Longitudinal Analysis of Changes in Facial Asymmetry and Quality of Life in Patients with Cleft Lip and/or Palate




Hamill, Lillian Clare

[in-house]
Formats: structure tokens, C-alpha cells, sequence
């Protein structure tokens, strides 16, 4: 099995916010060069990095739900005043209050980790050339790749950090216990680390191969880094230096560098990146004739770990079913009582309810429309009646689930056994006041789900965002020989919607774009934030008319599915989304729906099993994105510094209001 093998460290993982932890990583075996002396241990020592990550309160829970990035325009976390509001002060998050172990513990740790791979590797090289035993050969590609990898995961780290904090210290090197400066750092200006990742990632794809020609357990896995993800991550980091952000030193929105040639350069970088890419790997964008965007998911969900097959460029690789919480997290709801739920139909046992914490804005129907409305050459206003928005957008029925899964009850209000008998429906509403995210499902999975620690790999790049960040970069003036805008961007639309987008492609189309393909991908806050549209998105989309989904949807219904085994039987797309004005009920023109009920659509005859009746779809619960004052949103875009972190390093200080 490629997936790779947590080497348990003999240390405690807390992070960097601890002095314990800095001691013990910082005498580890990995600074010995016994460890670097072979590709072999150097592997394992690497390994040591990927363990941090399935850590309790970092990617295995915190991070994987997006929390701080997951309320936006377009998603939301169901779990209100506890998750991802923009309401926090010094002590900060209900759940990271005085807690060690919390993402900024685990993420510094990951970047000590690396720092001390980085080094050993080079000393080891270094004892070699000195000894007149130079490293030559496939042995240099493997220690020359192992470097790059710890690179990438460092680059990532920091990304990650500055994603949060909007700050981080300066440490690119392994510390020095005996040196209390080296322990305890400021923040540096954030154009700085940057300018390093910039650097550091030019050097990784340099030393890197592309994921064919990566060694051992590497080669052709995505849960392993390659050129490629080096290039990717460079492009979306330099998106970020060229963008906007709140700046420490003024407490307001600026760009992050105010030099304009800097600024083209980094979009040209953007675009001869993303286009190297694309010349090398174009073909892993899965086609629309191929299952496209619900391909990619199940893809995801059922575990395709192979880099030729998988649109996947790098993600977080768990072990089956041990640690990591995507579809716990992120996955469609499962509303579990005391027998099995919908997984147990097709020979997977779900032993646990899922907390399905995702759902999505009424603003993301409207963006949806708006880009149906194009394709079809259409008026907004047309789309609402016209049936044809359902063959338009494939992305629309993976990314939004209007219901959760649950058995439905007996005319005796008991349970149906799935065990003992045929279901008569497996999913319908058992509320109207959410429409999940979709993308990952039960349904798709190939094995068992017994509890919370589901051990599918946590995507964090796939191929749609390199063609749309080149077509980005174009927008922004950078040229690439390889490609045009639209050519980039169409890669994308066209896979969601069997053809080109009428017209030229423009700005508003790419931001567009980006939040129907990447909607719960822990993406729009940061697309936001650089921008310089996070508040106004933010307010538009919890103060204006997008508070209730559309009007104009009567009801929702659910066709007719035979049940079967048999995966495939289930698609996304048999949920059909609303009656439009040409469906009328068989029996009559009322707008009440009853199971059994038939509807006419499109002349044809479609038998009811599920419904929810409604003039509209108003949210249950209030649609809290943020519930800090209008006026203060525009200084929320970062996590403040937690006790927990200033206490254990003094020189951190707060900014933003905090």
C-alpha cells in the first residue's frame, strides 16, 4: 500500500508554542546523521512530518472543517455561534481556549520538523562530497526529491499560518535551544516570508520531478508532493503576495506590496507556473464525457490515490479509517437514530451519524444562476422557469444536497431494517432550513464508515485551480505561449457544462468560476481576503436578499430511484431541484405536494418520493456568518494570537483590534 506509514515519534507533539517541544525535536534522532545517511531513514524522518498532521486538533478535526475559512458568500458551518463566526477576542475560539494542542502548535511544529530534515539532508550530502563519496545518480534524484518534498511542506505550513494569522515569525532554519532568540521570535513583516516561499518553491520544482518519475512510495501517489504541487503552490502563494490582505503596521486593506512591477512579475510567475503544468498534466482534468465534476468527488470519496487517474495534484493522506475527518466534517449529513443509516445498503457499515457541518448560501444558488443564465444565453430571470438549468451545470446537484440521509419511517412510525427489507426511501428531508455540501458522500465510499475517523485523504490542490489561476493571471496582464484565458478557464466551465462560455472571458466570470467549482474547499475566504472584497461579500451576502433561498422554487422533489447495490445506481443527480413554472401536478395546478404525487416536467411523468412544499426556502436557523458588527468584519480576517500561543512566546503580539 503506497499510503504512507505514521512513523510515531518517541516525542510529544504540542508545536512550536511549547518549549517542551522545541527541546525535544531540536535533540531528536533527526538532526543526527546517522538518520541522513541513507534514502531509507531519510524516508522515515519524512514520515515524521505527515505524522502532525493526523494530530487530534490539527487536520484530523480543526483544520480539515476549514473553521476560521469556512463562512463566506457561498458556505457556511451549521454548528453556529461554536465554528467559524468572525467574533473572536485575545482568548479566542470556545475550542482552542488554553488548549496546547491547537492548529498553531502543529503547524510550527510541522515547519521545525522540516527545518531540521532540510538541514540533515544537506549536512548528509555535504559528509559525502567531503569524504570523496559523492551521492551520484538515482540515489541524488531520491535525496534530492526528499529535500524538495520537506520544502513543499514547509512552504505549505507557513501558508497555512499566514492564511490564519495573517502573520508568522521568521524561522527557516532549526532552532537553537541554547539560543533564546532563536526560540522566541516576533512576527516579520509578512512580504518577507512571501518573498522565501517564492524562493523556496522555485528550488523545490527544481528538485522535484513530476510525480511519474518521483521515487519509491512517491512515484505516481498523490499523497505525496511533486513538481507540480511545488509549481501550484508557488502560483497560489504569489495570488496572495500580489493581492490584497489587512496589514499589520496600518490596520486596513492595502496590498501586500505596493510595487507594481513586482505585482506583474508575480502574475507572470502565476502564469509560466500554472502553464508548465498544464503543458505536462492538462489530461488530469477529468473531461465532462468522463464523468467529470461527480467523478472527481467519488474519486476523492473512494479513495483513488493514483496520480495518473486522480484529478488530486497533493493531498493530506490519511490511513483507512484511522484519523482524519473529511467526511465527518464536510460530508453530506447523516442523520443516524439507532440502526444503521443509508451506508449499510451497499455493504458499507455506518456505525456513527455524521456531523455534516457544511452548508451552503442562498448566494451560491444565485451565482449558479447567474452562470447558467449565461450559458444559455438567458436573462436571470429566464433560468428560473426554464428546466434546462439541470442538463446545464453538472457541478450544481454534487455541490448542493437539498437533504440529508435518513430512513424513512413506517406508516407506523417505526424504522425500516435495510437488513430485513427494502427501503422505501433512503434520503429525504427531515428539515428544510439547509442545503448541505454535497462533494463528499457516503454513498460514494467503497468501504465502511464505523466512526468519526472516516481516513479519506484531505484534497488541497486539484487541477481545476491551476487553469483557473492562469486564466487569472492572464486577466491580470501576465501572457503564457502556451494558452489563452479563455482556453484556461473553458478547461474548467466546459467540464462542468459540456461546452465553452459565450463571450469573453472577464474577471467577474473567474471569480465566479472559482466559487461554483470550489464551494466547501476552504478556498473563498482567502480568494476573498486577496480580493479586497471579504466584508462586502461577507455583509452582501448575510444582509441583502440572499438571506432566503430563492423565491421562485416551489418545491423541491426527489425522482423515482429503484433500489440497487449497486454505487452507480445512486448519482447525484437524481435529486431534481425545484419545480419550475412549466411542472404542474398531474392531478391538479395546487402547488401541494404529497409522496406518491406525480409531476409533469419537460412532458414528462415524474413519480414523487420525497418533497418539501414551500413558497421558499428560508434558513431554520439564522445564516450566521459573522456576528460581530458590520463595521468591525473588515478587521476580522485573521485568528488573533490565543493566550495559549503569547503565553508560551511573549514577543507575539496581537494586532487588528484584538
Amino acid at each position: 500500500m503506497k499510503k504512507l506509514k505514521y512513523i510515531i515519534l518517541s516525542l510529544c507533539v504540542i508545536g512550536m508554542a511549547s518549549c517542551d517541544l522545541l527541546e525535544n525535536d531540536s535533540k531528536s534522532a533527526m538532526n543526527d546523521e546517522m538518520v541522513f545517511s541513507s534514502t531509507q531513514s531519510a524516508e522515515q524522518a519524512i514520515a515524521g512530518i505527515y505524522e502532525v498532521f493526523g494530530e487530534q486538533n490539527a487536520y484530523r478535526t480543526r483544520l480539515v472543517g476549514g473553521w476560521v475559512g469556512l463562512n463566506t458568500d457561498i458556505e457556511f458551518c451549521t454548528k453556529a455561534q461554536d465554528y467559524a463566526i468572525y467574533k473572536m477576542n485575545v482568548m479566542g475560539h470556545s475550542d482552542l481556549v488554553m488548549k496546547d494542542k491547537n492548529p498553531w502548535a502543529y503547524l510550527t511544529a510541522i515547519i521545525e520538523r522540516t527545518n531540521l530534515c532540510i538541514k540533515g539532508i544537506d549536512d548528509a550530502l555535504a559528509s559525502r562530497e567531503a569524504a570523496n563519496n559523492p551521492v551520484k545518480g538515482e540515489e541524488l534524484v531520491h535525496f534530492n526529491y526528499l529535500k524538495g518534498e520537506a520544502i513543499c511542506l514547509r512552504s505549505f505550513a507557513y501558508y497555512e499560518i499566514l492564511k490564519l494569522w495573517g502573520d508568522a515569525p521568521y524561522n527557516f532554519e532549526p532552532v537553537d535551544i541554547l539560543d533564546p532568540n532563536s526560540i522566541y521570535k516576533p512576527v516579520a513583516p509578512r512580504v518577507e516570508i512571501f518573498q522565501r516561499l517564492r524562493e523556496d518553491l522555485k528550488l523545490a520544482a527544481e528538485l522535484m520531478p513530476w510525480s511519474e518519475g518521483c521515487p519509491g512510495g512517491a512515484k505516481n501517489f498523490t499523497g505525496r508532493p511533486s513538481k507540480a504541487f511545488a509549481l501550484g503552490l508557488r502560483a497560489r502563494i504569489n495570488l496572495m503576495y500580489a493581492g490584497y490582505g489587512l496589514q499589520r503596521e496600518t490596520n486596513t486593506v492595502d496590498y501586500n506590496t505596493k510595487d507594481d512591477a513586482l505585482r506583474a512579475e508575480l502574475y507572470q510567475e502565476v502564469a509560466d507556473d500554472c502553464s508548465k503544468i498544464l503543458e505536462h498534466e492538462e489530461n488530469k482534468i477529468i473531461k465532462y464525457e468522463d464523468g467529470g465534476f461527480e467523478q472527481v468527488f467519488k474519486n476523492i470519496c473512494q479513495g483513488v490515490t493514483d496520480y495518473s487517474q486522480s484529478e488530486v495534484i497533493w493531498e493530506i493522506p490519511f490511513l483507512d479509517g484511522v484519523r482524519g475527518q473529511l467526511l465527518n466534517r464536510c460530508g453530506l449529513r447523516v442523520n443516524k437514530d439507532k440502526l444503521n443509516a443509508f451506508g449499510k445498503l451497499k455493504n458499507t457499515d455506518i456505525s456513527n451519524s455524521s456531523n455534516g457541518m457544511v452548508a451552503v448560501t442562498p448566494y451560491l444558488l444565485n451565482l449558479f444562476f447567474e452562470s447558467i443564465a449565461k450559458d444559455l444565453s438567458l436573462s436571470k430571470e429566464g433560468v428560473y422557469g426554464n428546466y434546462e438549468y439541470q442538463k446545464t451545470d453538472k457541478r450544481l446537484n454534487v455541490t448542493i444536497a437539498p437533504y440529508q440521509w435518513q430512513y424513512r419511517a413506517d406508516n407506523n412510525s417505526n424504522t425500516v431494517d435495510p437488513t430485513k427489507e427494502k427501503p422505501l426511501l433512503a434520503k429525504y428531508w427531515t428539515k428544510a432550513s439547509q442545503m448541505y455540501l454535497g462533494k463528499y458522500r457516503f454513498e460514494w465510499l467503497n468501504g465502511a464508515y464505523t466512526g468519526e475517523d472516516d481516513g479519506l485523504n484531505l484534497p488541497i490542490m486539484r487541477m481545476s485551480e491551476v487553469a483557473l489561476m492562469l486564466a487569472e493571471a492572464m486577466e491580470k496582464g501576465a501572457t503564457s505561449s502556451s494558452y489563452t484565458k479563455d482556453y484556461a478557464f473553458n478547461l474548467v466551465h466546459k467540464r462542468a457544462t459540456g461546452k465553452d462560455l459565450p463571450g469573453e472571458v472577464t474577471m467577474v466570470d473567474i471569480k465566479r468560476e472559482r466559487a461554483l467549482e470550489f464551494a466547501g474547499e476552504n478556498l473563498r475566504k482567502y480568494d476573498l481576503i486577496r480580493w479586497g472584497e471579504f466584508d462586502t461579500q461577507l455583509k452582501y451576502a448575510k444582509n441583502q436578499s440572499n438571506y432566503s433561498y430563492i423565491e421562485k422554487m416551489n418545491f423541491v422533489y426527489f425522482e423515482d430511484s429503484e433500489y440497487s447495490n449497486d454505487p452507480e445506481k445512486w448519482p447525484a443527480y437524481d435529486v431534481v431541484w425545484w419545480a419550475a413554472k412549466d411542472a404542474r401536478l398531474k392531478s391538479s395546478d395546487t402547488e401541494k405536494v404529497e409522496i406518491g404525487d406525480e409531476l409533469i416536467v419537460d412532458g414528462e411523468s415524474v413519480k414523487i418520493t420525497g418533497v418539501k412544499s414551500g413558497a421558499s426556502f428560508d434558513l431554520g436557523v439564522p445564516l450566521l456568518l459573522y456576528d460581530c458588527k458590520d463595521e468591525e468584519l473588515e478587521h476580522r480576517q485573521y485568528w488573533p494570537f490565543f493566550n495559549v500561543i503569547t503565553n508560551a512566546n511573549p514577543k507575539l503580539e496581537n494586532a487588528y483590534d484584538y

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Previous research has suggested that youth diagnosed with cleft lip and/or palate (CL/P) with more visible facial differences may report lower quality of life than those with less visible facial differences. Three-dimensional imaging has been identified as a reliable and accurate measurement of facial difference; however, use of objective measurement of facial differences in the literature on psychosocial outcomes in the CL/P population is lacking (Mosmuller et al., 2013). This study utilized three-dimensional imaging technology to explore the relationship between nasolabial asymmetry, appearance satisfaction, and patient-rated quality of life cross-sectionally and longitudinally. Data were collected for 120 pediatric patients (74 with follow up visit) with orofacial cleft diagnoses seen in a multidisciplinary craniofacial team clinic between March 2013 and March 2017. Path analyses were conducted to examine the model and results demonstrated that nasolabial asymmetry did not predict appearance satisfaction or quality of life at either time point after controlling for age, sex, and speech therapy status. However, appearance satisfaction was a significant predictor of improvement in quality of life from T1 to T2. Findings suggest that appearance satisfaction may play a major role and may be meaningful in predicting quality of life outcomes, independent of measured facial asymmetry.

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